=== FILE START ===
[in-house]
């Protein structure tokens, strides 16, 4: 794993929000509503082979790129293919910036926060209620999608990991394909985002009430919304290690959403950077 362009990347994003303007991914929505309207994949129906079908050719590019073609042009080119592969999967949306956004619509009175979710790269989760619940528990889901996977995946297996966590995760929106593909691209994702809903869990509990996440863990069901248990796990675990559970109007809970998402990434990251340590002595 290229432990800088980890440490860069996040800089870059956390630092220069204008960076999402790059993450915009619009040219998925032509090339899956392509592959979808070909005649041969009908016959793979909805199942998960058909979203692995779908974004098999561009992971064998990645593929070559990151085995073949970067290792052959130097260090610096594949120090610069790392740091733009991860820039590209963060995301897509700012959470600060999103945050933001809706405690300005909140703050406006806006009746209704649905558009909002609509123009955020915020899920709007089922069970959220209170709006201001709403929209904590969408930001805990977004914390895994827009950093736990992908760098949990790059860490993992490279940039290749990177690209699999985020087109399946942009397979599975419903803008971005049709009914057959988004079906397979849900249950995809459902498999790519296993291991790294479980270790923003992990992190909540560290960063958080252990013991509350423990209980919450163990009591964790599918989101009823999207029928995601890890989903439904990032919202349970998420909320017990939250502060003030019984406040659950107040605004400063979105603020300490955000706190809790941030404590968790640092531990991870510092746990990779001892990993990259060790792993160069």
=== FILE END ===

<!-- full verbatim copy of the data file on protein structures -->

[in-house]
């Protein structure tokens, strides 16, 4: 794993929000509503082979790129293919910036926060209620999608990991394909985002009430919304290690959403950077 362009990347994003303007991914929505309207994949129906079908050719590019073609042009080119592969999967949306956004619509009175979710790269989760619940528990889901996977995946297996966590995760929106593909691209994702809903869990509990996440863990069901248990796990675990559970109007809970998402990434990251340590002595 290229432990800088980890440490860069996040800089870059956390630092220069204008960076999402790059993450915009619009040219998925032509090339899956392509592959979808070909005649041969009908016959793979909805199942998960058909979203692995779908974004098999561009992971064998990645593929070559990151085995073949970067290792052959130097260090610096594949120090610069790392740091733009991860820039590209963060995301897509700012959470600060999103945050933001809706405690300005909140703050406006806006009746209704649905558009909002609509123009955020915020899920709007089922069970959220209170709006201001709403929209904590969408930001805990977004914390895994827009950093736990992908760098949990790059860490993992490279940039290749990177690209699999985020087109399946942009397979599975419903803008971005049709009914057959988004079906397979849900249950995809459902498999790519296993291991790294479980270790923003992990992190909540560290960063958080252990013991509350423990209980919450163990009591964790599918989101009823999207029928995601890890989903439904990032919202349970998420909320017990939250502060003030019984406040659950107040605004400063979105603020300490955000706190809790941030404590968790640092531990991870510092746990990779001892990993990259060790792993160069």